Eric Goldman, Professor at Santa Clara University School of Law, Director of the law school’s High Tech Law Institute, and well known blogger (Technology and Marketing Law Blog), considers the problematic role played by emojis in modern day discourse, in his paper, “Emojis and the Law.” [Download pdf here]. The article is “forthcoming” in Volume 83 of the Washington Law Review, but Eric has made available his latest draft.
Emojis are an increasingly important way we express ourselves. Though emojis may be cute and fun, their usage can lead to misunderstandings with significant legal stakes—such as whether someone should be obligated by contract, liable for sexual harassment, or sent to jail.
Our legal system has substantial experience interpreting new forms of content, so it should be equipped to handle emojis. Nevertheless, some special attributes of emojis create extra interpretative challenges. This Article identifies those attributes and proposes how courts should handle them.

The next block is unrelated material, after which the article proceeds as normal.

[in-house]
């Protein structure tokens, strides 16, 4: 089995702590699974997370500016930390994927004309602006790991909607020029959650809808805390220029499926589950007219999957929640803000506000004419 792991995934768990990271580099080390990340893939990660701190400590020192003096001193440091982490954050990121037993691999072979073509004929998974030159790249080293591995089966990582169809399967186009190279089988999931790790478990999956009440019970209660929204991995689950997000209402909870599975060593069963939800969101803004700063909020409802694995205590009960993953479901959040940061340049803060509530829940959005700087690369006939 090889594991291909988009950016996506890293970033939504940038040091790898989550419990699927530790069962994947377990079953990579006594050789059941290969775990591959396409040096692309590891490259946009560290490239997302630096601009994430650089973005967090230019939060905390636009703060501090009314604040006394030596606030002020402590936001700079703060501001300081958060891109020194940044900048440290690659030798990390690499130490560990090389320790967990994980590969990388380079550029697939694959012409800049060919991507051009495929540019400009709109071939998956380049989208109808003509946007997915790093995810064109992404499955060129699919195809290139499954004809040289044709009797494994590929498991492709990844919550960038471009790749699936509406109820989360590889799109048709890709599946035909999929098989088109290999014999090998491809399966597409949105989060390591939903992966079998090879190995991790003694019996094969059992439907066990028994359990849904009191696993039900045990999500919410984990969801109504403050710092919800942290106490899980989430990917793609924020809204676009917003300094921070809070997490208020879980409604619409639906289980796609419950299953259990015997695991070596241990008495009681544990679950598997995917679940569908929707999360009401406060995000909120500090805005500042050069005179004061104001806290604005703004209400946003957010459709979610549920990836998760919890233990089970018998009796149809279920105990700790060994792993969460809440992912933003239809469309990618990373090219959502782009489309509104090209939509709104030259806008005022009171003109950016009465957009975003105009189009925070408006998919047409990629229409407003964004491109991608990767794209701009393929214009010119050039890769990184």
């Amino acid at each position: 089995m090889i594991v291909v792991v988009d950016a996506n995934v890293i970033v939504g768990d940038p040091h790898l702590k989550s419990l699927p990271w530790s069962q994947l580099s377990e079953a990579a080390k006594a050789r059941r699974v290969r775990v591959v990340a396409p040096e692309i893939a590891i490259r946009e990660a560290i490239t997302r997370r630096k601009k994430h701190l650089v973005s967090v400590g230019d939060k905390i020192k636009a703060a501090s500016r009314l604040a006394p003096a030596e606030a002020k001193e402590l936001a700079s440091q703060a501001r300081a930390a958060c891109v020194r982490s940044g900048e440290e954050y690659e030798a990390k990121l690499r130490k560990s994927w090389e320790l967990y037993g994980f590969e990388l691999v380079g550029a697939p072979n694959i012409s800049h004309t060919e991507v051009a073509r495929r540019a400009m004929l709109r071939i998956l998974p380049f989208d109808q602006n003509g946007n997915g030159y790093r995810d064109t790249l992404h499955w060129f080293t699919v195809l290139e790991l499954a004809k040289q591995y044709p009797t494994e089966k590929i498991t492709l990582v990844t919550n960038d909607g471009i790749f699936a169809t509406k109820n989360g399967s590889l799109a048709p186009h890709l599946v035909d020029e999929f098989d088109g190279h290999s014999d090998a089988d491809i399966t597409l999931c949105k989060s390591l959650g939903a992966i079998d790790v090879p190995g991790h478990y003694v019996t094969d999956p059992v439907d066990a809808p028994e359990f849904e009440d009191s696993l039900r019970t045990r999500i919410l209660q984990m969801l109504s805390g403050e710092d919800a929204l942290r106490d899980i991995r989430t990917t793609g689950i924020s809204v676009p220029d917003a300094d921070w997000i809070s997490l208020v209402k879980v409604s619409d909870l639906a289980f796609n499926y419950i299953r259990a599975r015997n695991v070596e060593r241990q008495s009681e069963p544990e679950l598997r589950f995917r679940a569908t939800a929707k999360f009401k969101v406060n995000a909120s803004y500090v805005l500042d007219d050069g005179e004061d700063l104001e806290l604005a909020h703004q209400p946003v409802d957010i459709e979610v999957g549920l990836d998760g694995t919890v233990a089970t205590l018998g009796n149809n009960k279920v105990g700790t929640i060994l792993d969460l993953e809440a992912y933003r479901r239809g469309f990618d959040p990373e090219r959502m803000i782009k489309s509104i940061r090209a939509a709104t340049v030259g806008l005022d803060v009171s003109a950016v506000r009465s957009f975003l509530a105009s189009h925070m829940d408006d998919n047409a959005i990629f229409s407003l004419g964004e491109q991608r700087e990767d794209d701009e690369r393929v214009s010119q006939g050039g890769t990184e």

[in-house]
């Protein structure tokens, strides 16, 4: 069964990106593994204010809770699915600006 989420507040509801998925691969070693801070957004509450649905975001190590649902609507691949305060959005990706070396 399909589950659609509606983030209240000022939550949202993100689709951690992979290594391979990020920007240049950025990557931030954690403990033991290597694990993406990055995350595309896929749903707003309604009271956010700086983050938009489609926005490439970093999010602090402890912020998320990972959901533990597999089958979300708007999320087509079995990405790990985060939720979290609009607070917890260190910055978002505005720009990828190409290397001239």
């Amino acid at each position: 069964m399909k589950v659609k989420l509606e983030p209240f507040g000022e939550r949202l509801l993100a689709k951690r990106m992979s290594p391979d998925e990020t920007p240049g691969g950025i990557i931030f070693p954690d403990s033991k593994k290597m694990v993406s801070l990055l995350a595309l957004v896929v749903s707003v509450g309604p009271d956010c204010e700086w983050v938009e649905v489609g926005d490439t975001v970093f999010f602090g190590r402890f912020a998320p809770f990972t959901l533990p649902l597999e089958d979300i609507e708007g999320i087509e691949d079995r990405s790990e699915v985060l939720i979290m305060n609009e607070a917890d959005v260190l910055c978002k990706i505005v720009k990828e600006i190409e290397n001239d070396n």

One particularly troublesome interpretative challenge arises from the different ways platforms depict emojis that are nominally standardized through the Unicode Consortium. These differences can unexpectedly create misunderstandings.
The diversity of emoji depictions isn’t technologically required, nor does it necessarily benefit users. Instead, it likely reflects platforms’ concerns about intellectual property protection for emojis, which forces them to introduce unnecessary variations that create avoidable confusion. Thus, intellectual property may be hindering our ability to communicate with each other. The Article will discuss how to limit this unwanted consequence.